Photography exhibit shows off versatility of medium
PROCTORVILLE — It started the way most people do when given a camera. Snaps of the family on vacation, reunions, holidays. The usual.
But Gabe Carroll had a special patron in his corner as far as his photography was concerned. That was his grandmother.
“My grandma kind of kept pressuring me each time I would go on a trip to see my photography,” Carroll recalled. “From there it just took off.”
That encouragement turned a hobby into a full-blown career with a exhibit of the Proctorville native’s art at Ohio University Southern Proctorville Center for the next two months.
The show is an eclectic look at Carroll’s portfolio with landscapes and portraits dominating.
“I shoot what I like and every day if I can,” he said. “Sometimes my wife helps me. If we have an idea we run out and shoot it.”
And it was “just shooting” that gave Carroll the technical skill and artistic eye that he offers in his work today.
“When I first started out, I had no lessons,” he said. “I didn’t use the automatic mode. It was just learning about exposure, going out every night and trying different stuff.”
Gary Tillis is the cultural coordinator at the Proctorville Center and has watched Carroll transform himself into a photographer.
“I knew he was getting into photography and it was becoming more of a part of his life,” he said. “I started looking at a few of his pieces and thought it would go well at the Proctorville Center.”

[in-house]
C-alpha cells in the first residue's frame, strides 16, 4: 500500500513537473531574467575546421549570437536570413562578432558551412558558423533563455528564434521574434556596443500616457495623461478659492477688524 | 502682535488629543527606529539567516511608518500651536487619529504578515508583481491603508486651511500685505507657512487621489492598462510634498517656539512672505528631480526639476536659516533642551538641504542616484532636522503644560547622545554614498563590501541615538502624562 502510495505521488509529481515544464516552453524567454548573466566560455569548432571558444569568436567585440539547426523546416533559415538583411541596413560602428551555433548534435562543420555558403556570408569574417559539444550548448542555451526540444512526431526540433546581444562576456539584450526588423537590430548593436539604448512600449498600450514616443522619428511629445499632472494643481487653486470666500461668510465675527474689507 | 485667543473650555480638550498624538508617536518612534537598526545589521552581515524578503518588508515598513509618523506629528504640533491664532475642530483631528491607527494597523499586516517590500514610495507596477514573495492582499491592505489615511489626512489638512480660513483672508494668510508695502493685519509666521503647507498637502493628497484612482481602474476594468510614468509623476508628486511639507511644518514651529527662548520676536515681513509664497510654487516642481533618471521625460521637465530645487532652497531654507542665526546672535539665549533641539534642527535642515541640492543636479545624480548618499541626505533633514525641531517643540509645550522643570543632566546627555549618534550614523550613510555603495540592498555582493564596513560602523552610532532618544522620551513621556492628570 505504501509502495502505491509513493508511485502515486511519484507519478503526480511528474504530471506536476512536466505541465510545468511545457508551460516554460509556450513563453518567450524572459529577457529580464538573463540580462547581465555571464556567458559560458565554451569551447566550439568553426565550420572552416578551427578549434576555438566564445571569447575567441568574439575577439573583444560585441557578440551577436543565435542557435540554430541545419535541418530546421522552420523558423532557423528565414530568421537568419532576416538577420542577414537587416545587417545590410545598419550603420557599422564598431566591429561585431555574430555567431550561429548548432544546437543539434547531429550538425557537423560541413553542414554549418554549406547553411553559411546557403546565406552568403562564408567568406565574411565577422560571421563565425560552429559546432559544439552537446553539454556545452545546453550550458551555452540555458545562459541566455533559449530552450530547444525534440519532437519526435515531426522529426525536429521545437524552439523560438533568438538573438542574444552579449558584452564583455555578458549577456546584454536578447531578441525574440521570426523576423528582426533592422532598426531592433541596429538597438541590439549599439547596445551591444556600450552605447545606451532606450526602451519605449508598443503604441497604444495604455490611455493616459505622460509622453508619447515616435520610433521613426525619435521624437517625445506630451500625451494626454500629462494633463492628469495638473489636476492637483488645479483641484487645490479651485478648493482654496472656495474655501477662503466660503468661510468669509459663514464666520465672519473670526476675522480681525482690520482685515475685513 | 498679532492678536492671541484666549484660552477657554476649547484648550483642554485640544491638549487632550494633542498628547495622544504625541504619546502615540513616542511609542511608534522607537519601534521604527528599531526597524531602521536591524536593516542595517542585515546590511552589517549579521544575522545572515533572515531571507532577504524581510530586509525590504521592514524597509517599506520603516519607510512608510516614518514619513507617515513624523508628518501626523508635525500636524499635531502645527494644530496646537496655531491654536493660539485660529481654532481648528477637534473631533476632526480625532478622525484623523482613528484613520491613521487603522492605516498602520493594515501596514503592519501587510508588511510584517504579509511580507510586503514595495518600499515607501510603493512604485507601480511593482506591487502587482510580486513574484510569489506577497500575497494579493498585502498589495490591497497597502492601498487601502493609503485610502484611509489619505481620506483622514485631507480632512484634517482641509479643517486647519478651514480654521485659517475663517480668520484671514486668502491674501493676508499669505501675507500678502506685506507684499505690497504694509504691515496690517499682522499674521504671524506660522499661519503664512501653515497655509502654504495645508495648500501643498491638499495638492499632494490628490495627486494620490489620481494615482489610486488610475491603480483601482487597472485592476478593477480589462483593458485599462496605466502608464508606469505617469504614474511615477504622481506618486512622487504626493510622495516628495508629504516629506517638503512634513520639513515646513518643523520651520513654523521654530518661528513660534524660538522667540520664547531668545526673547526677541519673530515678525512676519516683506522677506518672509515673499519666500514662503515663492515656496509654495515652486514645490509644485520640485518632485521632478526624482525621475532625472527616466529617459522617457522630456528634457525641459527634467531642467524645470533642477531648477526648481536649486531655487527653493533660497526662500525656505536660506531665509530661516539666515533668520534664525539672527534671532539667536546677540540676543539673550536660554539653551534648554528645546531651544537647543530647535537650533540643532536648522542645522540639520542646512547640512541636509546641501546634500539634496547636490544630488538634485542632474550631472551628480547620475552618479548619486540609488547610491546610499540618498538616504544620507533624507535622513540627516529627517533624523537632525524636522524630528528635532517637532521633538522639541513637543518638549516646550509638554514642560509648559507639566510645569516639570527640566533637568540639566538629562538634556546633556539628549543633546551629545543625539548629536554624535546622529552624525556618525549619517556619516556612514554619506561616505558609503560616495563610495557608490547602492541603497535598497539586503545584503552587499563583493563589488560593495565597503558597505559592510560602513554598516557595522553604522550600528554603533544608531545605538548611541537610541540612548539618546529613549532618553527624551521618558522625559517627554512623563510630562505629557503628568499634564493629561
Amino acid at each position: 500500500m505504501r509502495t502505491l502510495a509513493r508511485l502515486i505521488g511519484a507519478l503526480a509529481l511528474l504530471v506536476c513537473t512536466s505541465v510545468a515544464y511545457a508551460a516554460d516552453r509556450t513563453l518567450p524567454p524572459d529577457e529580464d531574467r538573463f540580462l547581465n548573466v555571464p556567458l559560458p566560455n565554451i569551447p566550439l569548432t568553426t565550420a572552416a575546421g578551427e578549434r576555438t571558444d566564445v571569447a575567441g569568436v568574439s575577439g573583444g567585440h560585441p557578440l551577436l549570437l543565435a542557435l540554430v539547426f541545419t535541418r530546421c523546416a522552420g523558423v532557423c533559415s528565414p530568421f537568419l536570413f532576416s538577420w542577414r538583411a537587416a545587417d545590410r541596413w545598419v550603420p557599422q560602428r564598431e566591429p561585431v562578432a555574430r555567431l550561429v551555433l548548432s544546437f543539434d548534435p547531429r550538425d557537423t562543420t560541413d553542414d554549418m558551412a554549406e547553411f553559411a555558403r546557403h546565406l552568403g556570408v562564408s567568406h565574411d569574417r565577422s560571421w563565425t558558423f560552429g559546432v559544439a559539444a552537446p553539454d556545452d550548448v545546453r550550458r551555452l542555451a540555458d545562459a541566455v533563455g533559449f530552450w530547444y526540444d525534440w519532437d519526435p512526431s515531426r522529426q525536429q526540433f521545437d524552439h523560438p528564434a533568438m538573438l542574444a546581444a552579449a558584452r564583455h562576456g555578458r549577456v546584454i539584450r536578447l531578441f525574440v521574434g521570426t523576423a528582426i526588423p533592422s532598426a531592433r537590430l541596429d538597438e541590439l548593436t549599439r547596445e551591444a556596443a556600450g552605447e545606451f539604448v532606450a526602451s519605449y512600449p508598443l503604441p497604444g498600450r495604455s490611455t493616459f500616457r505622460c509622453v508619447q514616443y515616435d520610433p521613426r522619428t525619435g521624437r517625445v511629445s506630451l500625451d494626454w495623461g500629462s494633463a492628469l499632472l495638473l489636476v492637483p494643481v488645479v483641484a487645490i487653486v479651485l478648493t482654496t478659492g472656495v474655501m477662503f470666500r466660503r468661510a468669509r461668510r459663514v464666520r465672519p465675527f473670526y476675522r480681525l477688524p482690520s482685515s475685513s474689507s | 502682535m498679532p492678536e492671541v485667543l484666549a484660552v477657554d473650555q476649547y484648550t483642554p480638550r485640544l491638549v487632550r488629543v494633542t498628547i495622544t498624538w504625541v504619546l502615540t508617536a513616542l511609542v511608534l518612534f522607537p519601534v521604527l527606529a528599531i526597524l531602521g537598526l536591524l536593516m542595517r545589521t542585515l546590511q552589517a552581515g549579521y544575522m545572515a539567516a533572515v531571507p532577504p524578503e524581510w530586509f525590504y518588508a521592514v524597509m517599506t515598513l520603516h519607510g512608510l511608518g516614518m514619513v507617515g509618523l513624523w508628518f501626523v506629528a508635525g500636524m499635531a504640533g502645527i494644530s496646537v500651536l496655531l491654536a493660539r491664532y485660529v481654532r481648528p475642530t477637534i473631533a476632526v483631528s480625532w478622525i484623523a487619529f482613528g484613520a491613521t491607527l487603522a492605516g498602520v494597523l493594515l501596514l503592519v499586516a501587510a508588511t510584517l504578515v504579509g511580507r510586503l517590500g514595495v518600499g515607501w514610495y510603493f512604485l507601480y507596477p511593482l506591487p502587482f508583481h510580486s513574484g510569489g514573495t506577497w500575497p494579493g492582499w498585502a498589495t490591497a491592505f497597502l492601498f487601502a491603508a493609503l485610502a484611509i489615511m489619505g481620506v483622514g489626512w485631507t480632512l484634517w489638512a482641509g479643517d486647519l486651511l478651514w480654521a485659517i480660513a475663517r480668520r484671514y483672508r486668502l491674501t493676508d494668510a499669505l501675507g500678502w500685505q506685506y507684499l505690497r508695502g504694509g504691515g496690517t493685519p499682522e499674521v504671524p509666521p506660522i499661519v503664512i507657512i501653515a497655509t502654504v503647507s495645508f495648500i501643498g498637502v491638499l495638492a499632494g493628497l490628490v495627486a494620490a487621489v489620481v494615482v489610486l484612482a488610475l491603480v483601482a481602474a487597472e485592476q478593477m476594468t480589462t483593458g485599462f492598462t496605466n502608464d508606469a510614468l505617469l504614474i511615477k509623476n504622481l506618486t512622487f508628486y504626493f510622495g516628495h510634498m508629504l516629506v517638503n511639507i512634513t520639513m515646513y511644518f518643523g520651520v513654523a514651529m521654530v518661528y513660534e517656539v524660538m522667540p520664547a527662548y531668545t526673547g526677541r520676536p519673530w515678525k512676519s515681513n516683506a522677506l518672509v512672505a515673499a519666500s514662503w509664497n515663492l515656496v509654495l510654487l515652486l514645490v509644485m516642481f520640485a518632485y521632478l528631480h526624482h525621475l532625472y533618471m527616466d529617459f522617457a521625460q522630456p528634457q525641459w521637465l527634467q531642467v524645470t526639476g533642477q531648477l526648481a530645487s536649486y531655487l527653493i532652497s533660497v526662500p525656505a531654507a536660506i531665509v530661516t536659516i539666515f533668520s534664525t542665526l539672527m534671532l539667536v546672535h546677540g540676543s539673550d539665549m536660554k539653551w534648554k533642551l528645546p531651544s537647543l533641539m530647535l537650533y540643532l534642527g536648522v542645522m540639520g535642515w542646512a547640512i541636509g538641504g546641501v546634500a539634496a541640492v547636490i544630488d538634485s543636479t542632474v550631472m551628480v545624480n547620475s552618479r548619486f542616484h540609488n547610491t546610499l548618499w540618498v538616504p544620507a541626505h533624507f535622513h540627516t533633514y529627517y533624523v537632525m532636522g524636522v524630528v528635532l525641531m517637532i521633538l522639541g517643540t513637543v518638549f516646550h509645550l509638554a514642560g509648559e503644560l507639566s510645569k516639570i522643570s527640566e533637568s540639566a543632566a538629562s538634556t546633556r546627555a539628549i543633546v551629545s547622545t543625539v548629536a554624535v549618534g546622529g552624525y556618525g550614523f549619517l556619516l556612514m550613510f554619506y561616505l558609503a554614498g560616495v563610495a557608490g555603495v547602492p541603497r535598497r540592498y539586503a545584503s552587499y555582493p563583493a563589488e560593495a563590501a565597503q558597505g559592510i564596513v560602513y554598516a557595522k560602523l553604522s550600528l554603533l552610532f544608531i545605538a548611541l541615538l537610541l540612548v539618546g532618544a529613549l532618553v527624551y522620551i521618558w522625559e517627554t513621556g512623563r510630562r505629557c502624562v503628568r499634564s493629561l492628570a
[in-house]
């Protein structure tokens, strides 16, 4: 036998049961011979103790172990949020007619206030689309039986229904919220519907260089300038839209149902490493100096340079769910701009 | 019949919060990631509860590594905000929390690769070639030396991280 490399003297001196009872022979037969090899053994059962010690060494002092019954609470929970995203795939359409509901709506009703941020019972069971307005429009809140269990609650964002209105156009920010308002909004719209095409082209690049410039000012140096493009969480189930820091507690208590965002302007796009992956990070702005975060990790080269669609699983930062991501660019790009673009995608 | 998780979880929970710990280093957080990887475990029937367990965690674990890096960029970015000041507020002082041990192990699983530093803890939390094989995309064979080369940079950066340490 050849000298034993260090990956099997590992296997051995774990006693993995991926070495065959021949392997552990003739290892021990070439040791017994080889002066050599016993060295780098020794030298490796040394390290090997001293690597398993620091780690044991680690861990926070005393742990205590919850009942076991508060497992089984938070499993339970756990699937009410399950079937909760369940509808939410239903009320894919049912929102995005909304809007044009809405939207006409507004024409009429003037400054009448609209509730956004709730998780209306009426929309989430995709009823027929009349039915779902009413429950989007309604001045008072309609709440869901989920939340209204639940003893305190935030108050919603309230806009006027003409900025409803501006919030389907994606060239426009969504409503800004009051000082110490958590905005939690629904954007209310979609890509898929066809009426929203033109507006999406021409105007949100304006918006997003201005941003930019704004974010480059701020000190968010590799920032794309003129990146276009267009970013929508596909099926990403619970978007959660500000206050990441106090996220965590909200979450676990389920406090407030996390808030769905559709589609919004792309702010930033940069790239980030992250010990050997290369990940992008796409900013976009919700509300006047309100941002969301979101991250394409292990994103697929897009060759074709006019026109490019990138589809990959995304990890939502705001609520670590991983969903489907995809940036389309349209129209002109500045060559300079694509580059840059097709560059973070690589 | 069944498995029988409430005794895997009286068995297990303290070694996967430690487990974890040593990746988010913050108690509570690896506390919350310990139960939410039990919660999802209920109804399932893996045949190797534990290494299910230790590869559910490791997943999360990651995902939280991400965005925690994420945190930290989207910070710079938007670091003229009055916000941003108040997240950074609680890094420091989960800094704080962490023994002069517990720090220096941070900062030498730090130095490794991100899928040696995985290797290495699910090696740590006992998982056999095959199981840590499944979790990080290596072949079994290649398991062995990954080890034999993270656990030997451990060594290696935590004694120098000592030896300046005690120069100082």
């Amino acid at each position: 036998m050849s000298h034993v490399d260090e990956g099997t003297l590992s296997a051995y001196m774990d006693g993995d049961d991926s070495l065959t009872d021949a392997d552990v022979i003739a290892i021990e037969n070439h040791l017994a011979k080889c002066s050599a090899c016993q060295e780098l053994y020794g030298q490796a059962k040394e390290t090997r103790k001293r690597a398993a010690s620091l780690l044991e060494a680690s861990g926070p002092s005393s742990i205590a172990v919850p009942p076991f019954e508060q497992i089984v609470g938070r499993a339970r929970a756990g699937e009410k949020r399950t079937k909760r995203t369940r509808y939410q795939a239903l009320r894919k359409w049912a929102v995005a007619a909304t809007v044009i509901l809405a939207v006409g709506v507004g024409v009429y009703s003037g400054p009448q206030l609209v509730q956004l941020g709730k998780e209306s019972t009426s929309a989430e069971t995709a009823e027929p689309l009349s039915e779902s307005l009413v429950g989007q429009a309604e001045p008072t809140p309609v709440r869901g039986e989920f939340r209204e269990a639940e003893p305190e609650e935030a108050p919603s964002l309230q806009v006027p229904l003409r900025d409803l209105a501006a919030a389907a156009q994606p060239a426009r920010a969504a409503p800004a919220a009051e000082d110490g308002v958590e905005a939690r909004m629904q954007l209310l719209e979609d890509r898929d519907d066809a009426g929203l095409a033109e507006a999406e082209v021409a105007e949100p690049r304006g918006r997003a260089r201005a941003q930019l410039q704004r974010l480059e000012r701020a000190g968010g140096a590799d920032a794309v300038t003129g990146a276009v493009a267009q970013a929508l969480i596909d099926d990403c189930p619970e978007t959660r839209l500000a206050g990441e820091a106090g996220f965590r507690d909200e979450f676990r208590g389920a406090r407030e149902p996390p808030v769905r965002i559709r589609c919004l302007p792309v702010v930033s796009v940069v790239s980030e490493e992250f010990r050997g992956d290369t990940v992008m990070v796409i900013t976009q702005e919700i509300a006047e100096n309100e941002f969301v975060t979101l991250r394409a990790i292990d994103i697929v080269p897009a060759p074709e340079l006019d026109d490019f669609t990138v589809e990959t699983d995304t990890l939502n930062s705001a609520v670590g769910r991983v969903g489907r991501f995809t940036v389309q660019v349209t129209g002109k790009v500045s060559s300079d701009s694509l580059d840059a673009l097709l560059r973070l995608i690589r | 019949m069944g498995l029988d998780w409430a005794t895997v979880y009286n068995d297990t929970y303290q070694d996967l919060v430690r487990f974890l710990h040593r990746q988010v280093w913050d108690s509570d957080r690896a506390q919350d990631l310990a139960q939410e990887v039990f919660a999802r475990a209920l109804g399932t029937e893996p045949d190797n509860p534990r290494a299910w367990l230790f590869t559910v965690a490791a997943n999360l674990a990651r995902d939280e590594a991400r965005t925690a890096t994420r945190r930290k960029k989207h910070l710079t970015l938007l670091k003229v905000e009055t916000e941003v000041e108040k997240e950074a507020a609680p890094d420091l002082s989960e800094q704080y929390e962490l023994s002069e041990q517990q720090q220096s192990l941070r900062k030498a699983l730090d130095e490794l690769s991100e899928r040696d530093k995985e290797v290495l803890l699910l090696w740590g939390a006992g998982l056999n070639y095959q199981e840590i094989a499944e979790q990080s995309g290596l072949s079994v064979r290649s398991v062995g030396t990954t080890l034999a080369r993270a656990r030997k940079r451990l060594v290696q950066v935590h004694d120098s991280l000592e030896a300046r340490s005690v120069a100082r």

He approached Carroll with the idea of his doing a one-man show.
“His color composition impressed me the most,” Tillis said. “I love the way he uses color, the way he composes all of his different works. He is not looking at photography in a purely conservative approach. He plays around with capturing people … people day to day, rather than posed.”
Carroll says he enjoys using a variety of exposures when shooting and works in both film and digital.
“I like the randomness of film and not being able to see what is going to come out until it is developed,” he said. “I always like digital to make sure I get the shot that I want.”
But it’s the individuality that photography permits that gives the art its greatest appeal to Carroll.
“I like the fact that two people will never see the same object the same way,” he said. “You and I will go take a picture and it will most always come out differently.”
If you go:
Exhibit of Gabe Carroll photography opens Monday and runs through Sept. 30. There will be a reception Friday, Aug. 20, from 6 to 8 p.m. at Ohio University Proctorville Center. There is not charge for the exhibit or reception.